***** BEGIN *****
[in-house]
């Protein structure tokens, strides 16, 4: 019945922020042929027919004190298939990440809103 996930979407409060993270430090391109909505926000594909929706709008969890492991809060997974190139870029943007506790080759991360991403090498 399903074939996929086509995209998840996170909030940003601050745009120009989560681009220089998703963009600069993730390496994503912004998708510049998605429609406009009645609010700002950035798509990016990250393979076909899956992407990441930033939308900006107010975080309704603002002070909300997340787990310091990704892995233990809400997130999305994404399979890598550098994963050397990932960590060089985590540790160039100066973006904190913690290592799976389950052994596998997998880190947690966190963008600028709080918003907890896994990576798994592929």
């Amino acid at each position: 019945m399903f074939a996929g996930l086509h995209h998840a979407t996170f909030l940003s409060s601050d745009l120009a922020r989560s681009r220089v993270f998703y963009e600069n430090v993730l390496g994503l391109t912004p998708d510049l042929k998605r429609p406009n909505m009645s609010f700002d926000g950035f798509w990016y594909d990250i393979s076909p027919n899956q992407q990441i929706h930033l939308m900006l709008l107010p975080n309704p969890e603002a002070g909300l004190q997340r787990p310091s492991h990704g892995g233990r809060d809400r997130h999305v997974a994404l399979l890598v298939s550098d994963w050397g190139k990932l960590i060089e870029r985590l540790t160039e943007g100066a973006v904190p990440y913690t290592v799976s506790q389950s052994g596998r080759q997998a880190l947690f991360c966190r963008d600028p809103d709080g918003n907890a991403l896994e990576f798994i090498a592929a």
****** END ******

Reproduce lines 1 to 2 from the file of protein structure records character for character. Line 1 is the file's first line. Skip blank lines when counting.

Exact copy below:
[in-house]
């Protein structure tokens, strides 16, 4: 019945922020042929027919004190298939990440809103 996930979407409060993270430090391109909505926000594909929706709008969890492991809060997974190139870029943007506790080759991360991403090498 399903074939996929086509995209998840996170909030940003601050745009120009989560681009220089998703963009600069993730390496994503912004998708510049998605429609406009009645609010700002950035798509990016990250393979076909899956992407990441930033939308900006107010975080309704603002002070909300997340787990310091990704892995233990809400997130999305994404399979890598550098994963050397990932960590060089985590540790160039100066973006904190913690290592799976389950052994596998997998880190947690966190963008600028709080918003907890896994990576798994592929």